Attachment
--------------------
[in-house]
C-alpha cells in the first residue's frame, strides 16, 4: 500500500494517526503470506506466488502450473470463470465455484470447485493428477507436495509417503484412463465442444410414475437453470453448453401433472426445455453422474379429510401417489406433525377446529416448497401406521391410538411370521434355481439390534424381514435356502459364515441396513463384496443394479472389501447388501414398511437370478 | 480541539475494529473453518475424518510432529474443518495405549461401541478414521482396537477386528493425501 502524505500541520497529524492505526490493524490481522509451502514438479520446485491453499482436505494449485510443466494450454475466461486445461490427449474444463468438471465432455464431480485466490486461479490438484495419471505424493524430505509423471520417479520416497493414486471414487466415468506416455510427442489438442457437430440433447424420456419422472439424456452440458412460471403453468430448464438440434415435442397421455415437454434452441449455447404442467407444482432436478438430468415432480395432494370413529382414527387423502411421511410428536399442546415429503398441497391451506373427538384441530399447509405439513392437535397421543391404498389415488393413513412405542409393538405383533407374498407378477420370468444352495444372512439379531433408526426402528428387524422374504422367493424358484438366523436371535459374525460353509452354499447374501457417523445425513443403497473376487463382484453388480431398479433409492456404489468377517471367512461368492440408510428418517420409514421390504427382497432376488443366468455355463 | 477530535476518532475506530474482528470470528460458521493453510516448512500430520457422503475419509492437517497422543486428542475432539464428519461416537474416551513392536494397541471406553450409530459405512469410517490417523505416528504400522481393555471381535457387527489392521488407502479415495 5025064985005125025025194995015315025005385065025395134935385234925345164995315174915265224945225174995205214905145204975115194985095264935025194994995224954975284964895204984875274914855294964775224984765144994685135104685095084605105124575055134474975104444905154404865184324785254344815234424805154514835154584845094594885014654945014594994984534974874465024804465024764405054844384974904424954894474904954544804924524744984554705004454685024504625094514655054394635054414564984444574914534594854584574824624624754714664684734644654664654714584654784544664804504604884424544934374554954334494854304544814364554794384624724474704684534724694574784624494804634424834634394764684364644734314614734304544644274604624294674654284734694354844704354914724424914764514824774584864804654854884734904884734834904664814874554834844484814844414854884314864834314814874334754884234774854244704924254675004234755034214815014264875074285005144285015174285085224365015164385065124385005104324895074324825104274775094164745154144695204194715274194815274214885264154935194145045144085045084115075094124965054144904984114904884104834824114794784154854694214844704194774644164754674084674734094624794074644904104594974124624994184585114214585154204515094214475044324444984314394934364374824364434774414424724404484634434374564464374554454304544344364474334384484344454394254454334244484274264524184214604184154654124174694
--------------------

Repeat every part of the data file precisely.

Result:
[in-house]
C-alpha cells in the first residue's frame, strides 16, 4: 500500500494517526503470506506466488502450473470463470465455484470447485493428477507436495509417503484412463465442444410414475437453470453448453401433472426445455453422474379429510401417489406433525377446529416448497401406521391410538411370521434355481439390534424381514435356502459364515441396513463384496443394479472389501447388501414398511437370478 | 480541539475494529473453518475424518510432529474443518495405549461401541478414521482396537477386528493425501 502524505500541520497529524492505526490493524490481522509451502514438479520446485491453499482436505494449485510443466494450454475466461486445461490427449474444463468438471465432455464431480485466490486461479490438484495419471505424493524430505509423471520417479520416497493414486471414487466415468506416455510427442489438442457437430440433447424420456419422472439424456452440458412460471403453468430448464438440434415435442397421455415437454434452441449455447404442467407444482432436478438430468415432480395432494370413529382414527387423502411421511410428536399442546415429503398441497391451506373427538384441530399447509405439513392437535397421543391404498389415488393413513412405542409393538405383533407374498407378477420370468444352495444372512439379531433408526426402528428387524422374504422367493424358484438366523436371535459374525460353509452354499447374501457417523445425513443403497473376487463382484453388480431398479433409492456404489468377517471367512461368492440408510428418517420409514421390504427382497432376488443366468455355463 | 477530535476518532475506530474482528470470528460458521493453510516448512500430520457422503475419509492437517497422543486428542475432539464428519461416537474416551513392536494397541471406553450409530459405512469410517490417523505416528504400522481393555471381535457387527489392521488407502479415495 5025064985005125025025194995015315025005385065025395134935385234925345164995315174915265224945225174995205214905145204975115194985095264935025194994995224954975284964895204984875274914855294964775224984765144994685135104685095084605105124575055134474975104444905154404865184324785254344815234424805154514835154584845094594885014654945014594994984534974874465024804465024764405054844384974904424954894474904954544804924524744984554705004454685024504625094514655054394635054414564984444574914534594854584574824624624754714664684734644654664654714584654784544664804504604884424544934374554954334494854304544814364554794384624724474704684534724694574784624494804634424834634394764684364644734314614734304544644274604624294674654284734694354844704354914724424914764514824774584864804654854884734904884734834904664814874554834844484814844414854884314864834314814874334754884234774854244704924254675004234755034214815014264875074285005144285015174285085224365015164385065124385005104324895074324825104274775094164745154144695204194715274194815274214885264154935194145045144085045084115075094124965054144904984114904884104834824114794784154854694214844704194774644164754674084674734094624794074644904104594974124624994184585114214585154204515094214475044324444984314394934364374824364434774414424724404484634434374564464374554454304544344364474334384484344454394254454334244484274264524184214604184154654124174694